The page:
Saturday, October 22, 2011

The Idiot Box - maybe not so dumb

Jack Dikian
October 2011

Television is often referred to as the Idiot box - and I suppose a lot of television, particularly reality television, caters for and attempts to attracting as many people as possible with the sole purpose of selling ads. Movies on the other hand attract those prepared to pay to see them. You could argue that movies are a form of art, similar to a painting, a play or a concert.

There may be, however, another emerging trend involving television shows. This is the opposite scenario to the idiot box. That is, television becoming more cognitively demanding. Episodes of well-known series such as Dexter, The Sopranos, and The West Wing, for example, require us to integrate far more information than we would have a few decades ago in order to make sense of the plot. As in reading, we invest in attention, patience, retention, the parsing of narrative threads.

It seems that in order to follow the story line of these shows we need to do more than just pay attention – we have to also make inferences, track shifting social relationships and debate even when a character behaves in a way inconsistent with the developing personality.

The episode often connects the lives of many distinct characters, each with a defined personality with motivations and obstacles and specific relationships with other characters. Growing complexity involves more than just multi-threading. Often flashing arrows and social networks are incorporated. Let’s look at multithreading.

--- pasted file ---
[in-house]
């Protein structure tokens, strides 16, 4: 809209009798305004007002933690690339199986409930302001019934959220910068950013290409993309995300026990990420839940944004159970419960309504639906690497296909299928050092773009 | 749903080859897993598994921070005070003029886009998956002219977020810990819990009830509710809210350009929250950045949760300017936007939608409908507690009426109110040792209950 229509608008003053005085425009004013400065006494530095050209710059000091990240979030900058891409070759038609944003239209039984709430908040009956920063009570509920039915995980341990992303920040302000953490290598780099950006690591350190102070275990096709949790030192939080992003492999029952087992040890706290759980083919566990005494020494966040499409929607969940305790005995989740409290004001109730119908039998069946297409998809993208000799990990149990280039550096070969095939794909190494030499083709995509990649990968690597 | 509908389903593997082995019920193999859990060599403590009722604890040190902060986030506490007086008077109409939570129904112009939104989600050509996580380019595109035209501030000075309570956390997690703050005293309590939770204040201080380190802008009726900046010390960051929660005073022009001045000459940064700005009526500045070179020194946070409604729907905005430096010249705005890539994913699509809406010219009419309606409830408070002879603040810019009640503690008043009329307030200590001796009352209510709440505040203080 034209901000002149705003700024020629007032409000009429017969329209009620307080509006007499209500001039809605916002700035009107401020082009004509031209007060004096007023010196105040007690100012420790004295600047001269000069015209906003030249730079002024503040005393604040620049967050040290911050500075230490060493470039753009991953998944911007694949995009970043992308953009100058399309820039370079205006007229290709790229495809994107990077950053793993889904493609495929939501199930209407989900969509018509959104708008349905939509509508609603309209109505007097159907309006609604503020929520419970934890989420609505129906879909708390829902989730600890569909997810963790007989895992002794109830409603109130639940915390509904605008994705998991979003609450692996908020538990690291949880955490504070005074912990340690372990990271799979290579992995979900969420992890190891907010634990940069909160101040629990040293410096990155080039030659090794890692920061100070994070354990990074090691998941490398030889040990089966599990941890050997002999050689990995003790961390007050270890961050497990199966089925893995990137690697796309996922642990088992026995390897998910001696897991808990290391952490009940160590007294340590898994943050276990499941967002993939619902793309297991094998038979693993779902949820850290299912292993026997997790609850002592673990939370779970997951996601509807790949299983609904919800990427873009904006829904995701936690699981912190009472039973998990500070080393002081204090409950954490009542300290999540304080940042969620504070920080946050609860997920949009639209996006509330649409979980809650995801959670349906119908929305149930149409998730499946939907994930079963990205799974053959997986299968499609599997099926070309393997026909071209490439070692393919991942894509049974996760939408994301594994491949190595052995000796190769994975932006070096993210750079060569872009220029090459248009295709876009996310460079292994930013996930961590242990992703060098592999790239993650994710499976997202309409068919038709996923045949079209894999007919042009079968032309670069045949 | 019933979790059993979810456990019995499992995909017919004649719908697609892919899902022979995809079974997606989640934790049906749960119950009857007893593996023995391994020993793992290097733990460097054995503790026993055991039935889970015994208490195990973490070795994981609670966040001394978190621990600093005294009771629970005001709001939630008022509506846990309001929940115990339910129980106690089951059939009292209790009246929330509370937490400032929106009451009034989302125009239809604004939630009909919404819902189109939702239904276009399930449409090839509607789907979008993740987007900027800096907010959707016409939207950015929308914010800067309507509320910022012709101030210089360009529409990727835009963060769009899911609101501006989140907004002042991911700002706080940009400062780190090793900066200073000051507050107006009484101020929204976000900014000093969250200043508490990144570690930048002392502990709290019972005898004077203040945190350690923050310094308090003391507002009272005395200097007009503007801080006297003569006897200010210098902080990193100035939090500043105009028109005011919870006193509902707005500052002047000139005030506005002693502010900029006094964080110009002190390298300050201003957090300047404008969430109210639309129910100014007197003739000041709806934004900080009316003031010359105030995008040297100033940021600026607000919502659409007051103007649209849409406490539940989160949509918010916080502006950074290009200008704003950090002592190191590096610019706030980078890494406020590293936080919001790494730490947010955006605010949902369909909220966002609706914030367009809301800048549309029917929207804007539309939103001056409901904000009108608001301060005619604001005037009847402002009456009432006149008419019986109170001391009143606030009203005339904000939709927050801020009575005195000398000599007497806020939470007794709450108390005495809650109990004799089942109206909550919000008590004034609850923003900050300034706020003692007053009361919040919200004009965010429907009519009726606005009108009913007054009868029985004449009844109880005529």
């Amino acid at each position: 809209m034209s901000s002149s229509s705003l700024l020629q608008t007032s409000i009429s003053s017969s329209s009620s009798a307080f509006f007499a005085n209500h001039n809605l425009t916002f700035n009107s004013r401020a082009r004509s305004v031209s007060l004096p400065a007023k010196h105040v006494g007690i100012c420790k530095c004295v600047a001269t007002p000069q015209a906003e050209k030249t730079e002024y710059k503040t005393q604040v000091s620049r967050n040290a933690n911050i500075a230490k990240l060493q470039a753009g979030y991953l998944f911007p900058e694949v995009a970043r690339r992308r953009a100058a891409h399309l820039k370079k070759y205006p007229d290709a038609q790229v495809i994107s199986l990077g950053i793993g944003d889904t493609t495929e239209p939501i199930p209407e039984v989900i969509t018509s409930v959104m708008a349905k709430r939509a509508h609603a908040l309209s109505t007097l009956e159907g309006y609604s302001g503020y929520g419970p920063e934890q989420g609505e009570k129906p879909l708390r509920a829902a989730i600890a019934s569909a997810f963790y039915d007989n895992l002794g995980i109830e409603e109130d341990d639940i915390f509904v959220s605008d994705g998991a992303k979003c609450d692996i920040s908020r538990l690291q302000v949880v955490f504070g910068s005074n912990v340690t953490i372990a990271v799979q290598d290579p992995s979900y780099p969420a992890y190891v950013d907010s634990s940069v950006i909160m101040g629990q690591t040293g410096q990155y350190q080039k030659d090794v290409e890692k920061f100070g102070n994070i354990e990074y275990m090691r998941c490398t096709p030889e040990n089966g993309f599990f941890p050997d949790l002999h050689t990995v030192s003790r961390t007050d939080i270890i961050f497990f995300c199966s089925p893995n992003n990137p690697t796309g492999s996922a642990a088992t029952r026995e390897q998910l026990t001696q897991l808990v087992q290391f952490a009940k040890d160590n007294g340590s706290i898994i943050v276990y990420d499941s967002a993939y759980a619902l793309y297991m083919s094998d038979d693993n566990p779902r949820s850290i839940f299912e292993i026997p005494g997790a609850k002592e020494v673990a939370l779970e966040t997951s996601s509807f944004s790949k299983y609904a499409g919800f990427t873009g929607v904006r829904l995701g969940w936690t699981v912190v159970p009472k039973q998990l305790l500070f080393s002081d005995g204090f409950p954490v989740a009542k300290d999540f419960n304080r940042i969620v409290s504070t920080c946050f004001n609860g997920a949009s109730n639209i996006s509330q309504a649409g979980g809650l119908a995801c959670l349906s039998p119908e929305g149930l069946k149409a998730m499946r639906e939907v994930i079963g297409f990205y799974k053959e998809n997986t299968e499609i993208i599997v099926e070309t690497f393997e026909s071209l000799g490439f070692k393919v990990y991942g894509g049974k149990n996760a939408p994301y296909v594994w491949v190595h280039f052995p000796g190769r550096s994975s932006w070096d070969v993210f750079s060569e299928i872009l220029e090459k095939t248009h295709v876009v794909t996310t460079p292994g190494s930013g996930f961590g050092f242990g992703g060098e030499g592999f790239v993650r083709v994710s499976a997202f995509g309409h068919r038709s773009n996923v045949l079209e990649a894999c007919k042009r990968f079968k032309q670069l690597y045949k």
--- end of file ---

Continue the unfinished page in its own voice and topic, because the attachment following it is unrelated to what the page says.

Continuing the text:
Earlier television shows typically followed one or two lead characters, adhere to a single dominant plot and reach a decisive conclusion at the end of the episode. This is compared with say The Sopranos where the narrative weaves together numerous distinct strands -- sometimes as many as 12, though some of the threads involve only a few quick scenes scattered through the episode.

The number of primary characters, more than 20 recurring characters -- swells significantly. And the episodes have ambiguous borders: picking up one or two threads from previous episodes at the outset and leaving one or two threads open at the end. Not only that, often a scene in 'The Sopranos will connect to two or three different threads at the same time, layering one plot atop another.

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